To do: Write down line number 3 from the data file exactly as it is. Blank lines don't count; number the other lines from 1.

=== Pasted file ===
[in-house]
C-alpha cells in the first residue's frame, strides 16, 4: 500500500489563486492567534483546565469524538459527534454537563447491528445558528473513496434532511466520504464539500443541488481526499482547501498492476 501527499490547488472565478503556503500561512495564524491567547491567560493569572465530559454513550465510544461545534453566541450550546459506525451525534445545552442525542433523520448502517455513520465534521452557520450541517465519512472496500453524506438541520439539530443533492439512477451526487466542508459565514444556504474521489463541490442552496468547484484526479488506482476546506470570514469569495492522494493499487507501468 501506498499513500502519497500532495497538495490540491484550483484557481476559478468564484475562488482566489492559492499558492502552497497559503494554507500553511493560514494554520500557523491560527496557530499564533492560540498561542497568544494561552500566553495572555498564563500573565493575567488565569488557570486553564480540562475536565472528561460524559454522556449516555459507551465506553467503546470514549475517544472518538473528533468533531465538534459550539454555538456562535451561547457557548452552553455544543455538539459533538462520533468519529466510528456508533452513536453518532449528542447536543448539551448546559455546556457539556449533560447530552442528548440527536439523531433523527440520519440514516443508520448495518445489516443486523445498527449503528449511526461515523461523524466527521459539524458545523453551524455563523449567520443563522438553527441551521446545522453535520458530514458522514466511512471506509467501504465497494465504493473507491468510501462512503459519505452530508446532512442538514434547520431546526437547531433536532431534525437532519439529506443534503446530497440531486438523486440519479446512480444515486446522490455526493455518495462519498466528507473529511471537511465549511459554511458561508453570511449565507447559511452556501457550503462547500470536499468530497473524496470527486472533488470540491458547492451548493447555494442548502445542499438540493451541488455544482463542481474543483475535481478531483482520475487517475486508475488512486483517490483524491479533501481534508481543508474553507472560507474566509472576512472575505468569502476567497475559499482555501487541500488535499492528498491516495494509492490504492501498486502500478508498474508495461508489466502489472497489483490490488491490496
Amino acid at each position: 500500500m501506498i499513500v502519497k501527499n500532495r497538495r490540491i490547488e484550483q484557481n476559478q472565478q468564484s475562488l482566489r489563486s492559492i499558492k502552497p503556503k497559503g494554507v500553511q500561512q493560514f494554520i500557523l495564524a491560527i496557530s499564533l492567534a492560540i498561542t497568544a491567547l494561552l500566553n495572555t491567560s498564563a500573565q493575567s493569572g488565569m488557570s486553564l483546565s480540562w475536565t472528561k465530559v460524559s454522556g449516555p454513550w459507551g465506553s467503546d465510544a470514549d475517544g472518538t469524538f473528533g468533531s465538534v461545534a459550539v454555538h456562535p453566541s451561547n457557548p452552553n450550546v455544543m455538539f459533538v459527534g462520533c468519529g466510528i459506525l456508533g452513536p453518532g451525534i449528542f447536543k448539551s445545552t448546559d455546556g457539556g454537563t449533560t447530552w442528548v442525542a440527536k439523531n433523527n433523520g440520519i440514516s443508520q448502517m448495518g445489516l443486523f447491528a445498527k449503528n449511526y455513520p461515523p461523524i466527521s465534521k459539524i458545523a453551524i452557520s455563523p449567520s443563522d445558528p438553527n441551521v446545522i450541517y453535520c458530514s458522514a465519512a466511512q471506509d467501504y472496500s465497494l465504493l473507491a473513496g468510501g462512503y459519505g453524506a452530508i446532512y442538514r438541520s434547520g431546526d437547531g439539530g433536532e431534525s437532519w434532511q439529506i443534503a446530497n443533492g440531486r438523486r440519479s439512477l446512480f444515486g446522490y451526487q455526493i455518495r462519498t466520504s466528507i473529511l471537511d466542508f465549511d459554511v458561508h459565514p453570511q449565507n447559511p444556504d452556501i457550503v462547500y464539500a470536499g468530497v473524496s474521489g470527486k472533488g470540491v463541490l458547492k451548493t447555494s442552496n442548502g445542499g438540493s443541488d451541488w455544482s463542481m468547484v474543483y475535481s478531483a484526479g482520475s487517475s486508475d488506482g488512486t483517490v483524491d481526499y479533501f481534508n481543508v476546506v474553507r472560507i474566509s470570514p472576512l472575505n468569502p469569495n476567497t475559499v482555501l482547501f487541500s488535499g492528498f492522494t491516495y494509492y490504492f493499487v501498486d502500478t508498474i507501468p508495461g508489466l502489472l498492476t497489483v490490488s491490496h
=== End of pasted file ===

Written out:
Amino acid at each position: 500500500m501506498i499513500v502519497k501527499n500532495r497538495r490540491i490547488e484550483q484557481n476559478q472565478q468564484s475562488l482566489r489563486s492559492i499558492k502552497p503556503k497559503g494554507v500553511q500561512q493560514f494554520i500557523l495564524a491560527i496557530s499564533l492567534a492560540i498561542t497568544a491567547l494561552l500566553n495572555t491567560s498564563a500573565q493575567s493569572g488565569m488557570s486553564l483546565s480540562w475536565t472528561k465530559v460524559s454522556g449516555p454513550w459507551g465506553s467503546d465510544a470514549d475517544g472518538t469524538f473528533g468533531s465538534v461545534a459550539v454555538h456562535p453566541s451561547n457557548p452552553n450550546v455544543m455538539f459533538v459527534g462520533c468519529g466510528i459506525l456508533g452513536p453518532g451525534i449528542f447536543k448539551s445545552t448546559d455546556g457539556g454537563t449533560t447530552w442528548v442525542a440527536k439523531n433523527n433523520g440520519i440514516s443508520q448502517m448495518g445489516l443486523f447491528a445498527k449503528n449511526y455513520p461515523p461523524i466527521s465534521k459539524i458545523a453551524i452557520s455563523p449567520s443563522d445558528p438553527n441551521v446545522i450541517y453535520c458530514s458522514a465519512a466511512q471506509d467501504y472496500s465497494l465504493l473507491a473513496g468510501g462512503y459519505g453524506a452530508i446532512y442538514r438541520s434547520g431546526d437547531g439539530g433536532e431534525s437532519w434532511q439529506i443534503a446530497n443533492g440531486r438523486r440519479s439512477l446512480f444515486g446522490y451526487q455526493i455518495r462519498t466520504s466528507i473529511l471537511d466542508f465549511d459554511v458561508h459565514p453570511q449565507n447559511p444556504d452556501i457550503v462547500y464539500a470536499g468530497v473524496s474521489g470527486k472533488g470540491v463541490l458547492k451548493t447555494s442552496n442548502g445542499g438540493s443541488d451541488w455544482s463542481m468547484v474543483y475535481s478531483a484526479g482520475s487517475s486508475d488506482g488512486t483517490v483524491d481526499y479533501f481534508n481543508v476546506v474553507r472560507i474566509s470570514p472576512l472575505n468569502p469569495n476567497t475559499v482555501l482547501f487541500s488535499g492528498f492522494t491516495y494509492y490504492f493499487v501498486d502500478t508498474i507501468p508495461g508489466l502489472l498492476t497489483v490490488s491490496h